Supernova 1987A in the Large Magellanic Cloud is the brightest supernova to be observed since SN1604 (Kepler). Observations taken with almost every type of telescope, on the ground and in space, have yielded a rich story of the evolution of the explosion debris and its interaction with its circumstellar environment. It is a unique laboratory of almost all kinds of physics, at temperatures ranging from 10^9 K to 20 K and densities ranging from 10^15 to 10^23 g cm^-3 . After a brief review of the physics of SN1987A, I’ll describe what we are learning from our recent observations with the Hubble Space Telescope and the newly commissioned Atacama Large Millimeter Array (ALMA). I’ll conclude with a summary of the outstanding mysteries of SN1987A and the prospects for unraveling them.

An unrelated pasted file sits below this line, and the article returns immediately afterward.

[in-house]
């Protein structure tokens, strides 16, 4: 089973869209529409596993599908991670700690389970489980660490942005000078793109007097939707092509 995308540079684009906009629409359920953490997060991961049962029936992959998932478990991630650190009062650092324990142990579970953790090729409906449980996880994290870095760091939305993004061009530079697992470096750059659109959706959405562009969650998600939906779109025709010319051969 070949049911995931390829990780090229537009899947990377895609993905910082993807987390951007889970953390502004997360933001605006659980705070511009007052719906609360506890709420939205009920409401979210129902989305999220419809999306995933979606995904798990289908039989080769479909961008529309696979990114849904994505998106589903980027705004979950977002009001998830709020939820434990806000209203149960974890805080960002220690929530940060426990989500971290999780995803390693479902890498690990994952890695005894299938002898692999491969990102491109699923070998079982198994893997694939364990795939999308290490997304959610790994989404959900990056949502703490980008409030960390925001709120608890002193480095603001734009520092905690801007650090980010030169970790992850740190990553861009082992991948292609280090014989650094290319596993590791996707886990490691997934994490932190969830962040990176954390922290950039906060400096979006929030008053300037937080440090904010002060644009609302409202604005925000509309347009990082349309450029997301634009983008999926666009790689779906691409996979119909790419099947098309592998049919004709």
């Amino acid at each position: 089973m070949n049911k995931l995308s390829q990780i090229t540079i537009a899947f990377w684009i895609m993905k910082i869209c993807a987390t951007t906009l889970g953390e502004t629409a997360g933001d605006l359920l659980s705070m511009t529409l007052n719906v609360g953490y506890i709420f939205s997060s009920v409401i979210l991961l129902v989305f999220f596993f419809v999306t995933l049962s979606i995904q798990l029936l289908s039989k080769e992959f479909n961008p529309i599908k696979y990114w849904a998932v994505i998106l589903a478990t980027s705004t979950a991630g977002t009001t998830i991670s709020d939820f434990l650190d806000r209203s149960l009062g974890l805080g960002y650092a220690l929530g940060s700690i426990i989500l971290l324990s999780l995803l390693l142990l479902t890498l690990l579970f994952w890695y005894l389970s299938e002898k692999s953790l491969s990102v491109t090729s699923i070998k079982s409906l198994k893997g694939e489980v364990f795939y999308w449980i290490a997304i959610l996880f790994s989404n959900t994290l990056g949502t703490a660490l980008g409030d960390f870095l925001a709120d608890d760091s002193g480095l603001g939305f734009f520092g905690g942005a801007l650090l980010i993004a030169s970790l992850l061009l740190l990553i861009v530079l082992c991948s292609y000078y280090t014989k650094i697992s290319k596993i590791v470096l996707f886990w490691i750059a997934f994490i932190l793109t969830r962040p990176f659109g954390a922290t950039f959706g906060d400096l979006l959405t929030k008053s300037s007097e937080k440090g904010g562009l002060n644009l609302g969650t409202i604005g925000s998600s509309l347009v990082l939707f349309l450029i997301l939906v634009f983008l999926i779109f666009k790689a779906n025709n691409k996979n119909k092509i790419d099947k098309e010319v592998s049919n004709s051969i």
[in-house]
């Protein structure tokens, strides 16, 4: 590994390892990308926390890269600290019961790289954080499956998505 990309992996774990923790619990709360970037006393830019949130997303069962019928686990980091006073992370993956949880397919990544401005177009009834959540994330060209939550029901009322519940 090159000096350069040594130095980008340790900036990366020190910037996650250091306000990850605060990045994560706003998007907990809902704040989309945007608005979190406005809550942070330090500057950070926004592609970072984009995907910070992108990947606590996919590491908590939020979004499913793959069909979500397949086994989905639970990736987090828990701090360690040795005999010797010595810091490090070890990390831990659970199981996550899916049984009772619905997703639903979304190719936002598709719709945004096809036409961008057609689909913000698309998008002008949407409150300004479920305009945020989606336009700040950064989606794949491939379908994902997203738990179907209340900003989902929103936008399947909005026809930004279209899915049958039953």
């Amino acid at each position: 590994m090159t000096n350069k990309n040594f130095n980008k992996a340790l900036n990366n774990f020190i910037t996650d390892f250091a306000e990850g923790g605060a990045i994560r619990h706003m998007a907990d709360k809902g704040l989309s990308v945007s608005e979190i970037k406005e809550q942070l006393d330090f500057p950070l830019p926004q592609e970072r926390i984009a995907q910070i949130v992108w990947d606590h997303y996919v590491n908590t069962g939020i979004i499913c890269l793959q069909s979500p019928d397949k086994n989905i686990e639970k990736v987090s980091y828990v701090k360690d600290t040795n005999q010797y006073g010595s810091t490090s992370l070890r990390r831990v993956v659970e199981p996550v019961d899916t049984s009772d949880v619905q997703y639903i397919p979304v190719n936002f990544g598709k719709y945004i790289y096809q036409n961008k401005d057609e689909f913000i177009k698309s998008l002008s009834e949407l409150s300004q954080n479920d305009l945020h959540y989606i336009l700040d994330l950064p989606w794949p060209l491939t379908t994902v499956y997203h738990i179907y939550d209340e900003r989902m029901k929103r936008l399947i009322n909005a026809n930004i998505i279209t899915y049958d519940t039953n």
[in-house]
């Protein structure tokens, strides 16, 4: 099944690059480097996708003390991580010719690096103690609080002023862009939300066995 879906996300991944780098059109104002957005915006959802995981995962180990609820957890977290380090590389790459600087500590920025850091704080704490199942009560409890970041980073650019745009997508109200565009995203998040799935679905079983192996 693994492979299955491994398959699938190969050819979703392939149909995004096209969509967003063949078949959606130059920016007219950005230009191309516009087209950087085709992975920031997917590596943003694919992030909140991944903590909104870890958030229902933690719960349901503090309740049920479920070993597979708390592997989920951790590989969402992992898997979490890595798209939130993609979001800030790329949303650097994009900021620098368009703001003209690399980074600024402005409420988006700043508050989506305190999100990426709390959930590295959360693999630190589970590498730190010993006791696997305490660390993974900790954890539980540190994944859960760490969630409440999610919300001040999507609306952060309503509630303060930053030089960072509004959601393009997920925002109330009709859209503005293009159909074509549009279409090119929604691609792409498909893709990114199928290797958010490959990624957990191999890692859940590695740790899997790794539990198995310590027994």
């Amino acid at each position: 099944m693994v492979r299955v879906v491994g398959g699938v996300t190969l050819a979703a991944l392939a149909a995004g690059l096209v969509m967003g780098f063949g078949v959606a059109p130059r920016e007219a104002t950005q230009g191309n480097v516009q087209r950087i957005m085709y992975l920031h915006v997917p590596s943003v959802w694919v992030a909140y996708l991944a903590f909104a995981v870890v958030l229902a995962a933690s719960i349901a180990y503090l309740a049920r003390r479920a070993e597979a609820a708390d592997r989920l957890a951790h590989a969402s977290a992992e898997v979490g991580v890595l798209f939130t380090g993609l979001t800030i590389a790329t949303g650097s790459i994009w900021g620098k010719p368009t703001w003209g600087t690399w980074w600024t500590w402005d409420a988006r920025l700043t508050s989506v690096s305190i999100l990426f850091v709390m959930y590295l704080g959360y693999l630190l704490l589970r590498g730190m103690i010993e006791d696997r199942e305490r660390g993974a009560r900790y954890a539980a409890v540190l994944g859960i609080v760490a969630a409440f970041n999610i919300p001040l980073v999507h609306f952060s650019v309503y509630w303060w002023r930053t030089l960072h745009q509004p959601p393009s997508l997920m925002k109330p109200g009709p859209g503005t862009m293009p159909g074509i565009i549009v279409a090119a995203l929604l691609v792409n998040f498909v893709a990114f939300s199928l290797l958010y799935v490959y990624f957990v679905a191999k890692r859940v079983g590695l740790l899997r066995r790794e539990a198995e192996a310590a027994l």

Time: Apr. 20, 2016, 2:30 pm
Venue: Multi-Function Hall/多功能厅, NAOC